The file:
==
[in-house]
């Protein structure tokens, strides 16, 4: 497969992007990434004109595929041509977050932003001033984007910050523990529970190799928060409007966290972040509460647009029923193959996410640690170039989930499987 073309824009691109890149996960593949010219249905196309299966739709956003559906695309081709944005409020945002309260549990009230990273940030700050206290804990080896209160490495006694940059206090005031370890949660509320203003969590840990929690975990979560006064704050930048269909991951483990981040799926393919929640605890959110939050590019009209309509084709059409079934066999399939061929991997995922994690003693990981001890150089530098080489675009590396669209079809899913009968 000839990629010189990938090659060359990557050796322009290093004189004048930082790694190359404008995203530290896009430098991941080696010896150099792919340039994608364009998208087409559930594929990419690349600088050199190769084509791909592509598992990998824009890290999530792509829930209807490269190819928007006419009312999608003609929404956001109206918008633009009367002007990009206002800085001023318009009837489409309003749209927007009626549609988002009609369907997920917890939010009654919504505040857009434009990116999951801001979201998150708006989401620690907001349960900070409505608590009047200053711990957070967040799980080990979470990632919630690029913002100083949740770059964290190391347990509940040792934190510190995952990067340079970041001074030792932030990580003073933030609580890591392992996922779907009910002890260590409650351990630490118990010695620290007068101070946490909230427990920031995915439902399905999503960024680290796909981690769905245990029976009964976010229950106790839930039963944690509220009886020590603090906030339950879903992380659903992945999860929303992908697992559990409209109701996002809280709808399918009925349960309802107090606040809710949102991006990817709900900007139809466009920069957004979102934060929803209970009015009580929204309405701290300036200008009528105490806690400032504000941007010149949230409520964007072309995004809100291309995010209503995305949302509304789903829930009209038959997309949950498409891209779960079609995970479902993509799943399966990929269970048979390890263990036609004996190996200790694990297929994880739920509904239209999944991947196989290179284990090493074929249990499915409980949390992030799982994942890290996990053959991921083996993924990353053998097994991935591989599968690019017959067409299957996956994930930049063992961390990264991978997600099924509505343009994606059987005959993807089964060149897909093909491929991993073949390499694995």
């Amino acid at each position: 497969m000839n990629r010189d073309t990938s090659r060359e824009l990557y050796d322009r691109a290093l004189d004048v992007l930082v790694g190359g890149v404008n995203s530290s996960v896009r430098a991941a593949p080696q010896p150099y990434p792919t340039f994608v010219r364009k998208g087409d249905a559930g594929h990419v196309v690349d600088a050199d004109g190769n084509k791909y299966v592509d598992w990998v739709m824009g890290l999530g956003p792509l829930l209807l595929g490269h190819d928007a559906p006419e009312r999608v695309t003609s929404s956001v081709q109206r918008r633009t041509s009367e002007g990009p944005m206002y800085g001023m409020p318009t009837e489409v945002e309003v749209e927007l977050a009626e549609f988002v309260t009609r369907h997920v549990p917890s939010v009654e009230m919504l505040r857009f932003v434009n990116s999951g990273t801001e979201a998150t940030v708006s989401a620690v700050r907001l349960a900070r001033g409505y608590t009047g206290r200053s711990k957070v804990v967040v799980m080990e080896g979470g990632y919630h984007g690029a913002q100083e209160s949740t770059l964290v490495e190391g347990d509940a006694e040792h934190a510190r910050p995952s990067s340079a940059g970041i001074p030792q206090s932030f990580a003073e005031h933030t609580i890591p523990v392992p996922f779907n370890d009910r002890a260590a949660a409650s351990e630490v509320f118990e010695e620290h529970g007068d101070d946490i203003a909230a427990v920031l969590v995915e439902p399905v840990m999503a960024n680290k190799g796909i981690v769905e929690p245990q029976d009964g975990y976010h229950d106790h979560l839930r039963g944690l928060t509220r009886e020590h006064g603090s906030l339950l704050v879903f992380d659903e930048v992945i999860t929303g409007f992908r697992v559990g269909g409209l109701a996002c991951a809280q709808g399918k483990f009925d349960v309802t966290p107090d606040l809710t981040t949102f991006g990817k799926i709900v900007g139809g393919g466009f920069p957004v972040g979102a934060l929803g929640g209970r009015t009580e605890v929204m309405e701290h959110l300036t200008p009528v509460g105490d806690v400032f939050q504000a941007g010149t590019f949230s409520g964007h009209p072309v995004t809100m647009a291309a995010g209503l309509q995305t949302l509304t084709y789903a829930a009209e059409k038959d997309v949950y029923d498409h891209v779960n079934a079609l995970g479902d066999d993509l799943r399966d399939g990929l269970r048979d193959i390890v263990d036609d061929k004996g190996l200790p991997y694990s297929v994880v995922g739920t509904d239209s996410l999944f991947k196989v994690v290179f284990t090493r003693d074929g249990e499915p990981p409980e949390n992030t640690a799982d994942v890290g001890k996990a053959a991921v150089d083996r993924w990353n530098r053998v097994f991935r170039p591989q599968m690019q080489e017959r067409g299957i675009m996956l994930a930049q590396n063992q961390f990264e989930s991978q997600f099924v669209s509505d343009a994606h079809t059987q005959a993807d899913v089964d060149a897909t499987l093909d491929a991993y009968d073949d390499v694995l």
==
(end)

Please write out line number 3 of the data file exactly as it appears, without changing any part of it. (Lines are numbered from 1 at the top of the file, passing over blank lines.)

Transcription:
């Amino acid at each position: 497969m000839n990629r010189d073309t990938s090659r060359e824009l990557y050796d322009r691109a290093l004189d004048v992007l930082v790694g190359g890149v404008n995203s530290s996960v896009r430098a991941a593949p080696q010896p150099y990434p792919t340039f994608v010219r364009k998208g087409d249905a559930g594929h990419v196309v690349d600088a050199d004109g190769n084509k791909y299966v592509d598992w990998v739709m824009g890290l999530g956003p792509l829930l209807l595929g490269h190819d928007a559906p006419e009312r999608v695309t003609s929404s956001v081709q109206r918008r633009t041509s009367e002007g990009p944005m206002y800085g001023m409020p318009t009837e489409v945002e309003v749209e927007l977050a009626e549609f988002v309260t009609r369907h997920v549990p917890s939010v009654e009230m919504l505040r857009f932003v434009n990116s999951g990273t801001e979201a998150t940030v708006s989401a620690v700050r907001l349960a900070r001033g409505y608590t009047g206290r200053s711990k957070v804990v967040v799980m080990e080896g979470g990632y919630h984007g690029a913002q100083e209160s949740t770059l964290v490495e190391g347990d509940a006694e040792h934190a510190r910050p995952s990067s340079a940059g970041i001074p030792q206090s932030f990580a003073e005031h933030t609580i890591p523990v392992p996922f779907n370890d009910r002890a260590a949660a409650s351990e630490v509320f118990e010695e620290h529970g007068d101070d946490i203003a909230a427990v920031l969590v995915e439902p399905v840990m999503a960024n680290k190799g796909i981690v769905e929690p245990q029976d009964g975990y976010h229950d106790h979560l839930r039963g944690l928060t509220r009886e020590h006064g603090s906030l339950l704050v879903f992380d659903e930048v992945i999860t929303g409007f992908r697992v559990g269909g409209l109701a996002c991951a809280q709808g399918k483990f009925d349960v309802t966290p107090d606040l809710t981040t949102f991006g990817k799926i709900v900007g139809g393919g466009f920069p957004v972040g979102a934060l929803g929640g209970r009015t009580e605890v929204m309405e701290h959110l300036t200008p009528v509460g105490d806690v400032f939050q504000a941007g010149t590019f949230s409520g964007h009209p072309v995004t809100m647009a291309a995010g209503l309509q995305t949302l509304t084709y789903a829930a009209e059409k038959d997309v949950y029923d498409h891209v779960n079934a079609l995970g479902d066999d993509l799943r399966d399939g990929l269970r048979d193959i390890v263990d036609d061929k004996g190996l200790p991997y694990s297929v994880v995922g739920t509904d239209s996410l999944f991947k196989v994690v290179f284990t090493r003693d074929g249990e499915p990981p409980e949390n992030t640690a799982d994942v890290g001890k996990a053959a991921v150089d083996r993924w990353n530098r053998v097994f991935r170039p591989q599968m690019q080489e017959r067409g299957i675009m996956l994930a930049q590396n063992q961390f990264e989930s991978q997600f099924v669209s509505d343009a994606h079809t059987q005959a993807d899913v089964d060149a897909t499987l093909d491929a991993y009968d073949d390499v694995l």